Most of the couples I’ve counseled reported that they knew it was time to divorce when they started to notice warning signs that appeared early on in their relationship. These warning signs contributed to the eventual breakup of their marriage. For instance, couples who split up often say that they felt criticized or put down by their partner and that they argued about the same things over and over (and over) again.
In many cases, couples become detached and eventually lose fondness, admiration, and love for one another over time. Sweeping issues under the rug only works for so long; when couples have deep-seated resentment, it can be a challenge to forgive and forget. When this starts to happen, it may be time to divorce.
For instance, Kate and Brian, a couple in their early thirties, have been married six years and signed on for counseling due to chronic dissatisfaction and poor communication. After meeting with this couple twice, it was apparent that they’d fallen into a pursuer-distancer pattern – one in which one partner is seeking more intimacy and the other is looking for distance. Researcher E. Mavis Hetherington, author of For Better Or For Worse, found in her study of over 1,400 divorced families that this pattern is one of the main causes for divorce. Over time, it erodes the love and trust between partners – so they lack the emotional and sexual intimacy that comes from being in harmony with each other.
Sitting pensively with Brian in my office, Kate reflects: “Brian says he wants to get close and he often seeks me out for sex, but he doesn’t follow through on household chores and he keeps secrets from me.” Brian describes Kate as bossy and distant – unwilling to show affection or sexual intimacy. He says: “Kate is good at giving orders and has a list of complaints about me. But no one knows how much it hurts when she pushes me away and won’t talk or make love – it just makes me feel so rejected.”
Trust and Vulnerability are Crucial to a Healthy Marriage
Truth be told, a healthy intimate relationship is built on trust and vulnerability, which involves sharing your innermost feelings, thoughts, and wishes. Being vulnerable means taking a risk to share our authentic self, rather than saying what we think your partner wants to hear. According to marriage experts, sharing your thoughts and feelings fosters intimacy and trust – the glue that can hold a marriage together during times of stress and turmoil.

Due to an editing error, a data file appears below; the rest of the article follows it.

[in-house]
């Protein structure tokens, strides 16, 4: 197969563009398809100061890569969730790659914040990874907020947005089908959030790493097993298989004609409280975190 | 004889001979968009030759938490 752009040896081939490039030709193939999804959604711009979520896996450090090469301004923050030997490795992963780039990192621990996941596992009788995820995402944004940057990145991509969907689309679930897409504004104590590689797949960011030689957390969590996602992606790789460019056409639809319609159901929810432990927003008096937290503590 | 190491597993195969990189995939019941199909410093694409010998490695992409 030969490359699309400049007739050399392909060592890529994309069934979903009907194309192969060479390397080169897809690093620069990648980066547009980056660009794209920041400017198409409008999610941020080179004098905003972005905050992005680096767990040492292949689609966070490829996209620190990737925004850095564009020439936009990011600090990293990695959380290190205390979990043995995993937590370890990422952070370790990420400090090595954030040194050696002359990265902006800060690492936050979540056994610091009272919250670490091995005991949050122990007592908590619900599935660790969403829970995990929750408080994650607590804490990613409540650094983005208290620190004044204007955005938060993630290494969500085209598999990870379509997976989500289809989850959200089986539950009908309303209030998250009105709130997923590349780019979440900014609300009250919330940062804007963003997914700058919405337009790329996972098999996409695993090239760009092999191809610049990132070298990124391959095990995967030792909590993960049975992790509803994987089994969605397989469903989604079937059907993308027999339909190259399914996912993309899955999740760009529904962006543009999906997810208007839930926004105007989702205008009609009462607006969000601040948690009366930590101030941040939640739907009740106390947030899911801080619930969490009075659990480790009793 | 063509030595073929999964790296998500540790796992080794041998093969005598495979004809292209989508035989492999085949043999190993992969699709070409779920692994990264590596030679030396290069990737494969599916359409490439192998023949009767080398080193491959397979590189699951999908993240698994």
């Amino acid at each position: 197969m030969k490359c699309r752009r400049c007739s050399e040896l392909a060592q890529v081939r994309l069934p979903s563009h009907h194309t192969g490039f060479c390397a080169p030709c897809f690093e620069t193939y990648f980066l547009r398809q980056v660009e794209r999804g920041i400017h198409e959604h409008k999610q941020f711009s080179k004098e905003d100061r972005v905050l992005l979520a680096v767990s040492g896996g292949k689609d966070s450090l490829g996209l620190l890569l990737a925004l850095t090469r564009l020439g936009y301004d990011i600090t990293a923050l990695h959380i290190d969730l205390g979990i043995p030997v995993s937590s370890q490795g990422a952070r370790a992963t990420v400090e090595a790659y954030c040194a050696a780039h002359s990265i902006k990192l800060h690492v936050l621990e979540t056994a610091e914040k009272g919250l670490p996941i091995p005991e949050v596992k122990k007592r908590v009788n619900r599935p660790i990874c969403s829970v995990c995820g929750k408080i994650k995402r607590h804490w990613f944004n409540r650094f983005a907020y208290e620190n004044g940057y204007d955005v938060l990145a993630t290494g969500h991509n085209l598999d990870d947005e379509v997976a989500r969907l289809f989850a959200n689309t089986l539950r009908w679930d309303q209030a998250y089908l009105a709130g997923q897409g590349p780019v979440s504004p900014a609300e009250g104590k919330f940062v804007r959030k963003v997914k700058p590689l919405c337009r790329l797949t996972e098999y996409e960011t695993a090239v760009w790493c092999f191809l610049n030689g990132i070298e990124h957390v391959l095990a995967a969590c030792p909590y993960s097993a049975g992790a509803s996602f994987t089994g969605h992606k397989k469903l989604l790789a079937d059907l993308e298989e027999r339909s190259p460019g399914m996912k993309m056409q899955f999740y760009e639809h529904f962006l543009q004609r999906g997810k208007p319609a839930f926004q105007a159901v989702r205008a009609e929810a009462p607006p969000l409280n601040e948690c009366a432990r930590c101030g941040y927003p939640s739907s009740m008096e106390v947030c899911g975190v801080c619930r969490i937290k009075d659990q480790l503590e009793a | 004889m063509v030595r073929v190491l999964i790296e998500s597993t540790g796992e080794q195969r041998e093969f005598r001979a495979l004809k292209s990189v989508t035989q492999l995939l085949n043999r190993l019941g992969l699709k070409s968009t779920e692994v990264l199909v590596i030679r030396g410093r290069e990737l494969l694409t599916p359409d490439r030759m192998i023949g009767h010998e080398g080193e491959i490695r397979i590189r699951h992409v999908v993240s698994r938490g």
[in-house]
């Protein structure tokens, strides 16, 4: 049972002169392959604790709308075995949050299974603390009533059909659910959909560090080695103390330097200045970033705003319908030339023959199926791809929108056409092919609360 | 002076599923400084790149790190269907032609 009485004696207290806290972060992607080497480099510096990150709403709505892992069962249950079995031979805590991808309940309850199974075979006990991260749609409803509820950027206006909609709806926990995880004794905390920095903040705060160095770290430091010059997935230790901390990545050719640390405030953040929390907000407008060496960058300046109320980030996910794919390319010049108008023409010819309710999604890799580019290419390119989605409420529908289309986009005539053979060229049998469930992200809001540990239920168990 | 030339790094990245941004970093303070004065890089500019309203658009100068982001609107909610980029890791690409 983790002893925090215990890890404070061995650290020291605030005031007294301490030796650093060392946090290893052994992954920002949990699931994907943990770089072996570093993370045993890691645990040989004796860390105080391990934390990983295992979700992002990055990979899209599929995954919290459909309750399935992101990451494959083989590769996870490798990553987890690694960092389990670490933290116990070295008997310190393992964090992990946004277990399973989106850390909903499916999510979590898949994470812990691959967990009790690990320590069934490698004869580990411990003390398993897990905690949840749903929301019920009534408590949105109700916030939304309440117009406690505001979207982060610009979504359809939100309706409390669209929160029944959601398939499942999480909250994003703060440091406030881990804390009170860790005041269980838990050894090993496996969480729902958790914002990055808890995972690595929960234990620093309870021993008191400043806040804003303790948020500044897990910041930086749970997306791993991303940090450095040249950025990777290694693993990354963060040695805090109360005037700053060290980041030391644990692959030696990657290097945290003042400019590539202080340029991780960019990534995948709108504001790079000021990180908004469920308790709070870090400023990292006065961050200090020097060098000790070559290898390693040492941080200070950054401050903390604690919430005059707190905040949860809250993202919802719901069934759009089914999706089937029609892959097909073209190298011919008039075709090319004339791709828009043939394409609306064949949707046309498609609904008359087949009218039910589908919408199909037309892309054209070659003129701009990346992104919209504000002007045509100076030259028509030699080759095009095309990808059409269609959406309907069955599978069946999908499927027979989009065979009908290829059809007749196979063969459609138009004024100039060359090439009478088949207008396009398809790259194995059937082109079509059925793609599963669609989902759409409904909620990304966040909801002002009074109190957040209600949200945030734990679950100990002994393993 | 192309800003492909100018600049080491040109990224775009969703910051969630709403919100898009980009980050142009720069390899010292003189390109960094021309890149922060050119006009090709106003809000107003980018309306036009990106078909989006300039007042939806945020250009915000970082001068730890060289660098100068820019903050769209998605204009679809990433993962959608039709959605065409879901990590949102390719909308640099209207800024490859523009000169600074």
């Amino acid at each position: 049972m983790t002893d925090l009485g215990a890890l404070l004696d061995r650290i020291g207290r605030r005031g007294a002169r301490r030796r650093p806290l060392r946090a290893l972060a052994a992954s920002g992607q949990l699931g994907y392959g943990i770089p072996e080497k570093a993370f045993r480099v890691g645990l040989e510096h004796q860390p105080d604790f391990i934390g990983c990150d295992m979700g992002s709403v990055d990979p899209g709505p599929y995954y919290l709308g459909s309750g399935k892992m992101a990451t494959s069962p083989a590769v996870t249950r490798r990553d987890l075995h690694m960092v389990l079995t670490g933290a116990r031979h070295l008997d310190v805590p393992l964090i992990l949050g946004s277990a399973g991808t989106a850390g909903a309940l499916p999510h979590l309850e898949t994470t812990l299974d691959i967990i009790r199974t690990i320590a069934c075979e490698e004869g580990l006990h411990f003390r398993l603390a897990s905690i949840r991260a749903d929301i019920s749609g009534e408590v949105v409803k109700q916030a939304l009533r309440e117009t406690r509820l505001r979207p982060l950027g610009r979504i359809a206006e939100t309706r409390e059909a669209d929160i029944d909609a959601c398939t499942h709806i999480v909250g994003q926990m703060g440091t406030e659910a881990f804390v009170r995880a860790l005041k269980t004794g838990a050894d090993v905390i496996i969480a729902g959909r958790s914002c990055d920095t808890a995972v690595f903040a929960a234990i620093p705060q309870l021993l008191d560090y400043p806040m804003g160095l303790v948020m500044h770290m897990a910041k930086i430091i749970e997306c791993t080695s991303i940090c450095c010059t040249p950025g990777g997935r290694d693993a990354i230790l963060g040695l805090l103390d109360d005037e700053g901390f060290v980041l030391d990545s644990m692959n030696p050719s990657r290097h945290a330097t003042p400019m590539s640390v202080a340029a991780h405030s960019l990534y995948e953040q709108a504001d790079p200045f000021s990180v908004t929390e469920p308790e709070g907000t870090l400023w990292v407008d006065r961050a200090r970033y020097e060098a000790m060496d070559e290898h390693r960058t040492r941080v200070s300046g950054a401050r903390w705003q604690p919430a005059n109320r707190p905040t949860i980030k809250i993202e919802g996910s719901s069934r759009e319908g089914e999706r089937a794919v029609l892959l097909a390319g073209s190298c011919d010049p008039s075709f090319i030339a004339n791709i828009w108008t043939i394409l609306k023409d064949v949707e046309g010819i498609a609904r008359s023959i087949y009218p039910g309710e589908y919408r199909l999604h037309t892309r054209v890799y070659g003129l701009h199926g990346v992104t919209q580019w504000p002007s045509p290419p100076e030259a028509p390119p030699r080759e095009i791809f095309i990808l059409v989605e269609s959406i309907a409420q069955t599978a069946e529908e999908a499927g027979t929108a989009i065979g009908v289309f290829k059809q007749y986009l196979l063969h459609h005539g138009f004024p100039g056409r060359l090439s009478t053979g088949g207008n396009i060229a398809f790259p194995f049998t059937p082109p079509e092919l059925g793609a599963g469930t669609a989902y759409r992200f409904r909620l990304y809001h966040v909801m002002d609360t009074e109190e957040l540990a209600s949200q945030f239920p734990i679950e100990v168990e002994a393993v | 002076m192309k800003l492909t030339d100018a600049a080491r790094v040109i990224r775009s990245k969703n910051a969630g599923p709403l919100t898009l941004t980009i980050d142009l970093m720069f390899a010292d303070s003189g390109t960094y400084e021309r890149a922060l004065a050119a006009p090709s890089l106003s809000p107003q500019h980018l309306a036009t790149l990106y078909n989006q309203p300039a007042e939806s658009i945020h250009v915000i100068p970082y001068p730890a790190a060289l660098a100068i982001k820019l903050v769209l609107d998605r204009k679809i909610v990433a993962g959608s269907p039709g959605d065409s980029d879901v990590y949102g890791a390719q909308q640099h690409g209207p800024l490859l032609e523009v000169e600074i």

Author and therapist Claire Hatch, LCSW, posits: “If you’re bottling up feelings of sadness or anger, you end up suppressing your feelings. You’ll find yourself feeling less joy and love, as well.” In other words, if you can’t talk about the hard things, you’ll also feel less warmth and affection, and, over time, less fondness and admiration for your partner.
8 ways you know it’s time to divorce:
- You feel criticized and put down by your partner frequently, and this leaves you feeling less than “good enough.” According to renowned relationship expert Dr. John Gottman, criticism is one of the main reasons why marriages collapse.
- You find yourself being defensive and/or guarded with your partner. You have difficulty being vulnerable, and you’re often left regretting that you revealed your feelings and desires.
- Your children’s needs tend to come first. Therapist and author Andrew G. Marshall writes: “If you put your children first, day in and day out, you will exhaust your marriage.” He posits that many parents fall into the trap of putting their children first, and the outcome is resentful, alienated parents and demanding, insecure children.
- You don’t enjoy socializing with each other’s friends or families, so you begin spending more time away from one another. This may start out as an occasional weeknight away from your partner when they invite you to socialize with them and others. But if not nipped in the bud, it can spill over into weekends – ideally when couples have an opportunity to spend more time together.
- You often feel lonely when you’re with your partner. As a result, you experience less affection, closeness, or intimacy. You may find yourself confiding your marital problems to a close friend or co-worker – someone who has a sympathetic ear.
- You have vastly different needs for sexual intimacy and/or you rarely have sex. Relationship expert Cathy Meyer writes, “Whether it is him or you that has lost interest, a lack of regular intimacy in a marriage is a bad sign. Sex is the glue that binds, it is the way us adults play and enjoy each other.”
- You’ve fallen into a pursuer-distancer pattern. One of you is usually seeking more intimacy and the other is looking for distance. This is one of the main causes of divorce. Over time, it erodes the love and trust between you because you’ll lack the emotional and sexual intimacy that comes from being connected.
- Your disagreements seldom get resolved, so you tend to argue about the same things over and over again. You fall into the trap of blaming each other and fail to compromise or apologize. As a result, you experience less warmth and closeness.
The Secret to a Happy Marriage
In sum, all couples have problems, even those who appear to be sole mates, but the secret to a happy marriage is a willingness to be vulnerable. Author Marcia Naomi Berger, MSW, LCSW, writes: “A good marriage cannot be without one key element: vulnerability.” Keep in mind that it’s a good idea to consult a counselor if you think it is time to divorce to weigh your options and to see if the good outweighs the bad in your marriage. If your partner is willing to go for marriage counseling and you go early on in the relationship, some marriages can be saved.